I couldn’t wait to see this exhibition, so we drove up for it’s second day. I’m very familiar with the artist’s winning entry to the JM24, but had seen no other paintings in the flesh.
Before Vermeer’s Clouds in The Walker, with original frame restored.
Fortuitously we had chosen the same day that the artist was giving a talk about his work - surreptitiously advertised only by sticky address labels which had been placed over the posters in town. We had a few minutes of viewing time before this began, just long enough to be highly impressed - though the strong sunlight an reflections made viewing a little difficult.
Accompanied by a slideshow of his output from student work to the present, we were guided through his early paintings, the advice from his tutors, to the development of the symbols and themes which run through his work. This was enriched by the personal nature of many of the works and the stories, ideas, events and sometimes dreams that influenced them.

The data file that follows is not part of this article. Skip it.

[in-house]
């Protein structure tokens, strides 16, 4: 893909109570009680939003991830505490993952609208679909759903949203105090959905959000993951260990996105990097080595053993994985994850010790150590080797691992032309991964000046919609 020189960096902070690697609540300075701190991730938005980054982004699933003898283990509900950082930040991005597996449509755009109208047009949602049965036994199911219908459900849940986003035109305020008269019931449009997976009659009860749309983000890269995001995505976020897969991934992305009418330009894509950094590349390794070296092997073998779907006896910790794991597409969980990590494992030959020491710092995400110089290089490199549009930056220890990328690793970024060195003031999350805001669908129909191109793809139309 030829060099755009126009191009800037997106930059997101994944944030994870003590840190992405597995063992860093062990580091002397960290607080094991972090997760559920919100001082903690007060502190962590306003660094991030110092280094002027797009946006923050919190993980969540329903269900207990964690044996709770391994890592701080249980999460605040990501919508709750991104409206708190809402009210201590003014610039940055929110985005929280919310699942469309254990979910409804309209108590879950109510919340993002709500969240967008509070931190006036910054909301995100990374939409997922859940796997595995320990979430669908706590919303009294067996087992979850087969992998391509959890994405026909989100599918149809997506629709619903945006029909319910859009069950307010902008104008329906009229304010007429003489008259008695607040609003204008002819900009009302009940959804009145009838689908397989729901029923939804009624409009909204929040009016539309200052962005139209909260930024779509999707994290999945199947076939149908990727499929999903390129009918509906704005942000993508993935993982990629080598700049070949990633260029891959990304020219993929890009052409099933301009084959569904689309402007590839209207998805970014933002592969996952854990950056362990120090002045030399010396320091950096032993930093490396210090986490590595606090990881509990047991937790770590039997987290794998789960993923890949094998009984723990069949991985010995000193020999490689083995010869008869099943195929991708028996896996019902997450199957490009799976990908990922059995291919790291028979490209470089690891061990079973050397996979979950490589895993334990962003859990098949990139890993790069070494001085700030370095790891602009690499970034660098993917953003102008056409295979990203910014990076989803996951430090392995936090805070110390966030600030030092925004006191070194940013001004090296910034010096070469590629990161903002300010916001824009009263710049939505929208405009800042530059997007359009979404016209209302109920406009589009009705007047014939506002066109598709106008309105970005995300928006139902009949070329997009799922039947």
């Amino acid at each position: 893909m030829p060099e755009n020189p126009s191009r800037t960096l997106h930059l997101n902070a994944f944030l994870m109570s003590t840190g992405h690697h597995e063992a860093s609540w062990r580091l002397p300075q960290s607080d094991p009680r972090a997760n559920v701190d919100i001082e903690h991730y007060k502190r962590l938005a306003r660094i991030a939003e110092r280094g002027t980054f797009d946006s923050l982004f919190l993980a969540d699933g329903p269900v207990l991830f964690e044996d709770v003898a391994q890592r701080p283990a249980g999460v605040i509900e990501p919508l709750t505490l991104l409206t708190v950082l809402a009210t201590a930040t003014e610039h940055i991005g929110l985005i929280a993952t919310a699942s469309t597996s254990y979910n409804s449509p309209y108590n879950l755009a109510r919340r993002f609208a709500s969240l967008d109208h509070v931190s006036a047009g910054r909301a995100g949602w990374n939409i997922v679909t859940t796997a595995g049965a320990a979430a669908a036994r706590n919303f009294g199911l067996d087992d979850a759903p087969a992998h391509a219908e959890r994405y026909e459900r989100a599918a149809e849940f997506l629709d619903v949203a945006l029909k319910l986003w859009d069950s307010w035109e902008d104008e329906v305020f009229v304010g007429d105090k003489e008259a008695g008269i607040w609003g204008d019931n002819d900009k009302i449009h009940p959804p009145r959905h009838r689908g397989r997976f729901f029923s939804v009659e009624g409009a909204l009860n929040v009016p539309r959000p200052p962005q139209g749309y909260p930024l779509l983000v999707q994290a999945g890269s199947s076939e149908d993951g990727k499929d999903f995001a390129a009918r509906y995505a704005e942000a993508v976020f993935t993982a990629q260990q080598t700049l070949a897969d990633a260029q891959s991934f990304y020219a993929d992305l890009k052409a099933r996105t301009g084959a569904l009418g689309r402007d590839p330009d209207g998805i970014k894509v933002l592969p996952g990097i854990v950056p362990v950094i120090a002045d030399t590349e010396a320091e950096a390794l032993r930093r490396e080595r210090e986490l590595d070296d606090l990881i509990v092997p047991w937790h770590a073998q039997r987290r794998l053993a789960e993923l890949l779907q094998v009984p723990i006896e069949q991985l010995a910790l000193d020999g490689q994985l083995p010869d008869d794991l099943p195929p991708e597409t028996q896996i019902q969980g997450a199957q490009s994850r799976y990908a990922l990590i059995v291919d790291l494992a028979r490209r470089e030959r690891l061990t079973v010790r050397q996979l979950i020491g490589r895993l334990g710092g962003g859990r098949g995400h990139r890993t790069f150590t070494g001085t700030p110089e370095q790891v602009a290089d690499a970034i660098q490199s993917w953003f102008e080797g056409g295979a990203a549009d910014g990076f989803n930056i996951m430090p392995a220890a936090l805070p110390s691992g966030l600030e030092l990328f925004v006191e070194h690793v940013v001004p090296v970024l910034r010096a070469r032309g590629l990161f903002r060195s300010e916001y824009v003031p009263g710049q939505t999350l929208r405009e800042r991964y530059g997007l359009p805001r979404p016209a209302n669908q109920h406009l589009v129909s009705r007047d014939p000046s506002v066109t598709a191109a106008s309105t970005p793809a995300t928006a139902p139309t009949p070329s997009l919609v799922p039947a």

I couldn’t have hoped to see so much, learn so much and gain an insight into the personal and professional development that makes such great paintings, so I was pretty damn thrilled throughout. Even better was the fact that the particular influences and the statements of intent, the descriptions of losing a painting as it was developing and adapting imagery to prevailing situations I found I could identify with easily, even if my own painting is still hunting for it’s lost vocabulary.
The talk lasted two hours (with twenty slides removed - sadly - time constraints I imagine), giving us some time to review the paintings on show once more before we headed home. Just past four, the strong light had dropped a bit so everything was far easier to see - especially the drawing’s for ‘National Park’.
Had a brief discussion about websites with another artist called Maggie Berkowitz, who’s site has some fine examples of her ceramic work on display.